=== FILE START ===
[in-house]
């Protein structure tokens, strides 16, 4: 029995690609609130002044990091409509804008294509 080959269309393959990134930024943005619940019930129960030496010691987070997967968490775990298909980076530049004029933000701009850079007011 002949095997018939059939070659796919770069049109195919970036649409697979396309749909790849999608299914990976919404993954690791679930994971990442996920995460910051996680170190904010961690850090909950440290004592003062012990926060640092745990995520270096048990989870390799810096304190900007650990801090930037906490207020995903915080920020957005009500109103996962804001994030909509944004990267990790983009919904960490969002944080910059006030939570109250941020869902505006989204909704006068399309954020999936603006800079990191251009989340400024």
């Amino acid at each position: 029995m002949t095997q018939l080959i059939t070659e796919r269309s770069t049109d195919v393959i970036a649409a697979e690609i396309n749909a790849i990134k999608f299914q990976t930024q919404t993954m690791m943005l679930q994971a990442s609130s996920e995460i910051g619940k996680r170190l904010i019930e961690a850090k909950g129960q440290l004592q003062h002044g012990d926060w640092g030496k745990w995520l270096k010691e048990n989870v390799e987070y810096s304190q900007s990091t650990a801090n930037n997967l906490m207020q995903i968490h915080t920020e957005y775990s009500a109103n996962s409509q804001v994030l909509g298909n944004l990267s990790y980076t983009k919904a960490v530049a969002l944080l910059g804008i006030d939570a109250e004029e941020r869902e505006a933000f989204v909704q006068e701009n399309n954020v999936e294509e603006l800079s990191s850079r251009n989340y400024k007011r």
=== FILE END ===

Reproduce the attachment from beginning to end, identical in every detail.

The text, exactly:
[in-house]
């Protein structure tokens, strides 16, 4: 029995690609609130002044990091409509804008294509 080959269309393959990134930024943005619940019930129960030496010691987070997967968490775990298909980076530049004029933000701009850079007011 002949095997018939059939070659796919770069049109195919970036649409697979396309749909790849999608299914990976919404993954690791679930994971990442996920995460910051996680170190904010961690850090909950440290004592003062012990926060640092745990995520270096048990989870390799810096304190900007650990801090930037906490207020995903915080920020957005009500109103996962804001994030909509944004990267990790983009919904960490969002944080910059006030939570109250941020869902505006989204909704006068399309954020999936603006800079990191251009989340400024």
């Amino acid at each position: 029995m002949t095997q018939l080959i059939t070659e796919r269309s770069t049109d195919v393959i970036a649409a697979e690609i396309n749909a790849i990134k999608f299914q990976t930024q919404t993954m690791m943005l679930q994971a990442s609130s996920e995460i910051g619940k996680r170190l904010i019930e961690a850090k909950g129960q440290l004592q003062h002044g012990d926060w640092g030496k745990w995520l270096k010691e048990n989870v390799e987070y810096s304190q900007s990091t650990a801090n930037n997967l906490m207020q995903i968490h915080t920020e957005y775990s009500a109103n996962s409509q804001v994030l909509g298909n944004l990267s990790y980076t983009k919904a960490v530049a969002l944080l910059g804008i006030d939570a109250e004029e941020r869902e505006a933000f989204v909704q006068e701009n399309n954020v999936e294509e603006l800079s990191s850079r251009n989340y400024k007011r």